Well, it’s happened. After about ten years, I’ve played my first milsim game. So what was the experience like?
I have to say my personal experience was mixed. Partly because I’d originally planned to stay the whole two days and bivvy-up overnight, but a back injury rendered my hors de combat on day one. (One of the perils of near-geriatric airsoft.) And partly because I’m still not sure milsim is my thing.
The good stuff
Let’s look at the good stuff first. The event was brilliantly organised on a huge and varied site by a bunch of people called Okto Eight Milsim. The scenario involved an East European state (more Ruristan than Ruritania) riven by a political dispute over natural resources.
The bases and props were brilliant, with vehicles, professional pyros and almost alarmingly convincing role-players.
The players too were very up for it. I was on the government side, together with one near-newbie and several hardened regulars who naturally emerged as SNCOs. Plus there was one young ex-cadet who manned the radio brilliantly, using flawless radio procedure throughout.
As a bit of a military historian, I found the whole thing very illuminating, for two reasons. First was the vulnerability you feel when patrolling. Compared with a regular skirmish, the quiet is truly unnerving. My nerves were further put on edge by the fact that everyone else seemed to know what they were doing. I really did feel like the expendable replacement soldier.
Contacts on patrol were comparatively rare, but when they happened, it was just like the first person accounts you read in military histories. I had next to no idea where the fire was coming from. In fact I only managed to sight a target and shoot once during one of these ambushes.
The scraps tended to be short and vicious, the violence accentuated by the very authentic groans from the wounded and the taunts shouted by the attackers as their quarry received aid, or more usually, bled out in agony.
The less good stuff
The other historical truth that came home to me was the old saw about war being 99% boredom and 1% sheer terror. In milsim, there can be a lot of waiting around while the scenario evolves. And on such a big site, walking back to the respawn point can take an age.
For much of the time, my team’s dead milled around our base, unsure about where or how to re-enter the action. This is the bit where I part company with dedicated milsim enthusiasts.
All the same, when they were around, the experienced players organised us well, and during these literally ‘dead’ spells encouraged us to take up defensive positions to protect the base from the (admittedly remote) threat of attack.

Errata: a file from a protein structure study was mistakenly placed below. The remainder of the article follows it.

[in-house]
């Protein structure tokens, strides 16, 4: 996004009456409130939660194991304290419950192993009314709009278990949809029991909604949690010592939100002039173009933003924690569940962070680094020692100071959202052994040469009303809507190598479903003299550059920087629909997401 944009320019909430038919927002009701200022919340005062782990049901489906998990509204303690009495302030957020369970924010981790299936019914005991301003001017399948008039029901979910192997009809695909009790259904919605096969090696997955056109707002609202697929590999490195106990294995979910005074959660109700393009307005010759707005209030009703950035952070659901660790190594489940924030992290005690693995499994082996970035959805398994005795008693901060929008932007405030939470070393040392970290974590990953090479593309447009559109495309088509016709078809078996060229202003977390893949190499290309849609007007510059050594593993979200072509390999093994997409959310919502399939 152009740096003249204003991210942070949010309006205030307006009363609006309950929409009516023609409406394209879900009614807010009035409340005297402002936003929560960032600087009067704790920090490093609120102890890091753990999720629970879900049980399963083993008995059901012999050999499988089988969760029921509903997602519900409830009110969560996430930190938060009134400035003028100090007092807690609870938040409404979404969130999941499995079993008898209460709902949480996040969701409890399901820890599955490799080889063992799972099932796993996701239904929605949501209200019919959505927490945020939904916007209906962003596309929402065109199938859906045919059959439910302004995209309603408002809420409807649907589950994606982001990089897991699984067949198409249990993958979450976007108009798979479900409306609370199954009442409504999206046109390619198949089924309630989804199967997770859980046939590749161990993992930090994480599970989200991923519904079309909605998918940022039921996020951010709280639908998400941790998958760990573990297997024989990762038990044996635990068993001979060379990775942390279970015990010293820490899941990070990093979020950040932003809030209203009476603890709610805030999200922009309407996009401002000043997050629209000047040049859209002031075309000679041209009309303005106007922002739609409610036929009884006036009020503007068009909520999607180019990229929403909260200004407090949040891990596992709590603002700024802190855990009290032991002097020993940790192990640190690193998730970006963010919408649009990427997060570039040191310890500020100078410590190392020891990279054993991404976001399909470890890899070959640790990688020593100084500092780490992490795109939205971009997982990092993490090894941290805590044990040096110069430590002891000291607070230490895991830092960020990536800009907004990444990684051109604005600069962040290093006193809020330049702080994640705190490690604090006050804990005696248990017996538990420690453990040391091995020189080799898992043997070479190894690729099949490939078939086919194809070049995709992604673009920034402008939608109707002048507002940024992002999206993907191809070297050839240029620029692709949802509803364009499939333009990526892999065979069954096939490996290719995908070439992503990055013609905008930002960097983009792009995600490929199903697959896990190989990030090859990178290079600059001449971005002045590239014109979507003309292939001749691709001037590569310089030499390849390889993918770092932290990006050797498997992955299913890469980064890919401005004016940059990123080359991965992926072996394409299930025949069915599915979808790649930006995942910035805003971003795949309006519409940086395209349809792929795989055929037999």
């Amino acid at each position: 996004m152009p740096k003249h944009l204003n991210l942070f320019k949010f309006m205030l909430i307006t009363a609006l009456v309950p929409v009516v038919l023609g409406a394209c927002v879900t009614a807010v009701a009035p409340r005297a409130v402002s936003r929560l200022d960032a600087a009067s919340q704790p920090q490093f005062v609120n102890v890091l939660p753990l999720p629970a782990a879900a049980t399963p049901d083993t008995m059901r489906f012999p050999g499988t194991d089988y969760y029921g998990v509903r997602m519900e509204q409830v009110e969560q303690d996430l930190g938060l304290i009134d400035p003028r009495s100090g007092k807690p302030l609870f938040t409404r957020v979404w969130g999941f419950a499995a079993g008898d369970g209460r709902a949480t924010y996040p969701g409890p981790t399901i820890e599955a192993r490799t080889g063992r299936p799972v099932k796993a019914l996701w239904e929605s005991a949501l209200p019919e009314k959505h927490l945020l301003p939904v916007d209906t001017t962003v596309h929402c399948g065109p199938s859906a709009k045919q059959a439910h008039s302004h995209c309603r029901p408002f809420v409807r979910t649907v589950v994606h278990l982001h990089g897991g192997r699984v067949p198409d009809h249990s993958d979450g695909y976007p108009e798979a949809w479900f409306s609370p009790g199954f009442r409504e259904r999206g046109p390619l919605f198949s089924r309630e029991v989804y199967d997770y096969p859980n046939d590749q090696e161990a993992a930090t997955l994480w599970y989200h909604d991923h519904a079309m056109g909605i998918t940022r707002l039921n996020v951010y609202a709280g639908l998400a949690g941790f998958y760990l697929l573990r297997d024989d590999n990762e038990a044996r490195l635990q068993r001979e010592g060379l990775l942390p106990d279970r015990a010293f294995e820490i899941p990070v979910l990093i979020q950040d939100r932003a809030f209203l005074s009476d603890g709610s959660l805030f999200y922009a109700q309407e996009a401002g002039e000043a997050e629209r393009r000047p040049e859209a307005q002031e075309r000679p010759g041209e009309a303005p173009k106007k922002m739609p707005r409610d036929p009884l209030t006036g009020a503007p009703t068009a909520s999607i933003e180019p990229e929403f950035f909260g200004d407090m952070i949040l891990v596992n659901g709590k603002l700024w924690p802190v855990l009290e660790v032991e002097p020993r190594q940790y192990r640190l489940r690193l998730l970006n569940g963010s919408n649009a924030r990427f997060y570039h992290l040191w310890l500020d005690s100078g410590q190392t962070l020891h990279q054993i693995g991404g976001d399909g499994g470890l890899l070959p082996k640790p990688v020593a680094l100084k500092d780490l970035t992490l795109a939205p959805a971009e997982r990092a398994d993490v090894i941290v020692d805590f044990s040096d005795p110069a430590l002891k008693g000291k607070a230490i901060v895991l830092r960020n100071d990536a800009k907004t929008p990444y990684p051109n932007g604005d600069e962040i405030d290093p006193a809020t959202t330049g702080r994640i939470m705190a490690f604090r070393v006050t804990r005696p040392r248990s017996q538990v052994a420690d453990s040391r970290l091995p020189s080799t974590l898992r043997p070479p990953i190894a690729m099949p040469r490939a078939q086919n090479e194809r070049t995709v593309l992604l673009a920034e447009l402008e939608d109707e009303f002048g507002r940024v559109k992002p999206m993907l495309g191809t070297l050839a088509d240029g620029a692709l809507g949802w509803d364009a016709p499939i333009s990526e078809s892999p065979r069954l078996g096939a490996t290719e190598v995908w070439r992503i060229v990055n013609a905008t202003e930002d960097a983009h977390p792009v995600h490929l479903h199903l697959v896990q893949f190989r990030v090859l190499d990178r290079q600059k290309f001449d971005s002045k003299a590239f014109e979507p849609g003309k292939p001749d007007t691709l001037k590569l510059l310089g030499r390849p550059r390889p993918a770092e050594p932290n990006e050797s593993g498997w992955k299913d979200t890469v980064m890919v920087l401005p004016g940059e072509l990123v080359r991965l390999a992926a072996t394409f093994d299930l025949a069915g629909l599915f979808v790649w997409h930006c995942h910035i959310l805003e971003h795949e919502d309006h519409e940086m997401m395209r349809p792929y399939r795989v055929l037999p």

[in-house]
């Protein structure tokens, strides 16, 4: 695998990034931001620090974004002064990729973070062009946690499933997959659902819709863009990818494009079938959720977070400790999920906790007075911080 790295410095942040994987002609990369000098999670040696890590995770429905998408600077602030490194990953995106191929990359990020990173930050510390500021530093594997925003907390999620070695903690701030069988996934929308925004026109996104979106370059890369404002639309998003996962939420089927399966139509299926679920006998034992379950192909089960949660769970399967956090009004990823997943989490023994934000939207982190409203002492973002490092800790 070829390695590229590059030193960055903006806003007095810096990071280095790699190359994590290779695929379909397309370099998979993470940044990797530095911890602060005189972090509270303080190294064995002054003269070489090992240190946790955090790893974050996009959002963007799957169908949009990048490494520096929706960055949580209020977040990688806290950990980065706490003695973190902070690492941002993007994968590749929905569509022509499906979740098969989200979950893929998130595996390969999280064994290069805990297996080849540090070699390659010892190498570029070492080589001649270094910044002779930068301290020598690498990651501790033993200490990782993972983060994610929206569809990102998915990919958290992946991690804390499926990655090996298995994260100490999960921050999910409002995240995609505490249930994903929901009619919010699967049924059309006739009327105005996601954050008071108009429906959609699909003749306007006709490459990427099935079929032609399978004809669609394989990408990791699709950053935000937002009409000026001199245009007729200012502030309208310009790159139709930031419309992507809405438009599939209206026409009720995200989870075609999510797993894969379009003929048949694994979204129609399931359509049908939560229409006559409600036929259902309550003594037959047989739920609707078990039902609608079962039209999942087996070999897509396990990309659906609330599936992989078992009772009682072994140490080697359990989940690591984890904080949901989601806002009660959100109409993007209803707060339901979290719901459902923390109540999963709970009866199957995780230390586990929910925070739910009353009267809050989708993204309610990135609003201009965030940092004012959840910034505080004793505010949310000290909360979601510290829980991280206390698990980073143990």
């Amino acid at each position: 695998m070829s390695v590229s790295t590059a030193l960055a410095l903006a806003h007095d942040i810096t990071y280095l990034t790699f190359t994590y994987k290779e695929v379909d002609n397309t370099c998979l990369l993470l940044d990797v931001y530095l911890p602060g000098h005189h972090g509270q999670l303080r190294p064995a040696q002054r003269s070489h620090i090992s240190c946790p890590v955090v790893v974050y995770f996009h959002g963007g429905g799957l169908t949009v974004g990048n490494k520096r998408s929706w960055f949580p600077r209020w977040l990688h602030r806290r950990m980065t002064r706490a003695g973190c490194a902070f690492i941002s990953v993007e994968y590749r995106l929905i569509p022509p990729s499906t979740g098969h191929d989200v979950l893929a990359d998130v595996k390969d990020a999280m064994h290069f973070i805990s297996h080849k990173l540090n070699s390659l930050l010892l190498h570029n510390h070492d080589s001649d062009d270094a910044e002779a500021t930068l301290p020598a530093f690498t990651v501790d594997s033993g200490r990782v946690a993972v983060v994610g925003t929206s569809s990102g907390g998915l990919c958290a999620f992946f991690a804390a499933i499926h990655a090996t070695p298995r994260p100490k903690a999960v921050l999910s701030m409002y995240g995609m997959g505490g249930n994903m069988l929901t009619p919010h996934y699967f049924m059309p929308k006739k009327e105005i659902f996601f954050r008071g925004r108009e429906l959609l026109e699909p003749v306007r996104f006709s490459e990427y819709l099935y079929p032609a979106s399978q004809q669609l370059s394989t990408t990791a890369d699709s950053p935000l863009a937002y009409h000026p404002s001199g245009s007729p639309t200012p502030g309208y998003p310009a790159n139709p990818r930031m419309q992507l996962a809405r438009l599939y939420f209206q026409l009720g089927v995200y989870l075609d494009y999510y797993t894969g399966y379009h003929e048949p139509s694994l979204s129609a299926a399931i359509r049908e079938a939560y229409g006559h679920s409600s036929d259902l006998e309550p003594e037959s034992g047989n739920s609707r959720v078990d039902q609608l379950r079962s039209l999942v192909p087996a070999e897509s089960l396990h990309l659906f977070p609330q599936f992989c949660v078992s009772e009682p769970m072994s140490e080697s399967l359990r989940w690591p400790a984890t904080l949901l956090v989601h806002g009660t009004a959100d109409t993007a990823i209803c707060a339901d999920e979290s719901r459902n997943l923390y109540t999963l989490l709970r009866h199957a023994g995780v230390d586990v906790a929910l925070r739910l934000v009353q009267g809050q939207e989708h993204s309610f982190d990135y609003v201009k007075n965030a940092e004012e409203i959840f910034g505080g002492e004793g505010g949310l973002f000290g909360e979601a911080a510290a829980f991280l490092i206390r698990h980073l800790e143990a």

I found this role-playing oddly fun, even though it only meant digging in behind a fallen tree and keeping my eyes peeled for sneaky buggers in the undergrowth.
The relative dullness of the game could well have been due to the fact that I was on the government side, a choice dictated by my preference for western camo and weaponry. The rebel guerrillas played a more mobile game and were on the attack more. As they say, if you want action, join the pirates not the navy.
In fairness, from the reports I read later, the game really got into its swing on the second day, with more frequent and longer contacts.
What did you do in the war, daddy?
Towards the end of the day came my one moment of glory, when I think I might actually have scored a kill. A friendly squad radioed-in requesting assitance on the other side of the site. They were pinned down and desperately needed more warm bodies.
After a 15 minute tab, three of us arrived on the scene and decided on a flanking attack through a field of tall grass, which almost came up to our shoulders. Moving in skirmish line, we headed towards a treeline behind which was the enemy flank.
We more or less surprised the rebel scum. I managed to chuck two thunderflashes. The first was a thin Mk5, the second one of the fatter TLSFX ones. There was a distinct difference in the amplitude of the bang.
After the second explosion, there was a gratifying scream from the treeline. Whether it was the effect of my grenade or someone else’s rifle fire I don’t know, but either way it felt good to be on the offensive.
Suffice to say that once we were into the treeline, chaos reigned, and this was where I slipped down a bank into a rabbit-hole and did my back in. Undeterred, I gathered my wits (if not my dignity) and rejoined the action, but the enemy’s fire was too accurate and I was soon on my way back to the safezone. Shortly after this, endex was called.
The scores on the doors
The verdict? From my point of view, as I say, it was a mixed experience. As a milsim newbie, I felt a little out of my depth. This was compounded by a fear of doing something stupid and letting my side down.
I had some people ask me if I was enjoying myself. I was, but this fear of embarrassment was always there. Though there’s also the Secret Airsofter thing. I tend not to be the most gregarious of players.
But the main thing was the relative lack of action. To use a bizarre analogy, milsim is like a three-disc opera recording. You get lots of dull bits and plenty of incomprehensible dialogue between the well-known tunes.
Skirmishing is like the highlights disc. It’s more accessible and familiar and there are plenty of tunes to hum along to. The former is harder to get into, but I suspect it’s more rewarding in the long run.
Will I do it again? The answer is a definite maybe. I was incredibly impressed by the Okto Eight team and the enthusiasm of the players. These factors might just tip me over the edge into trying it again. Especially now the back has recovered.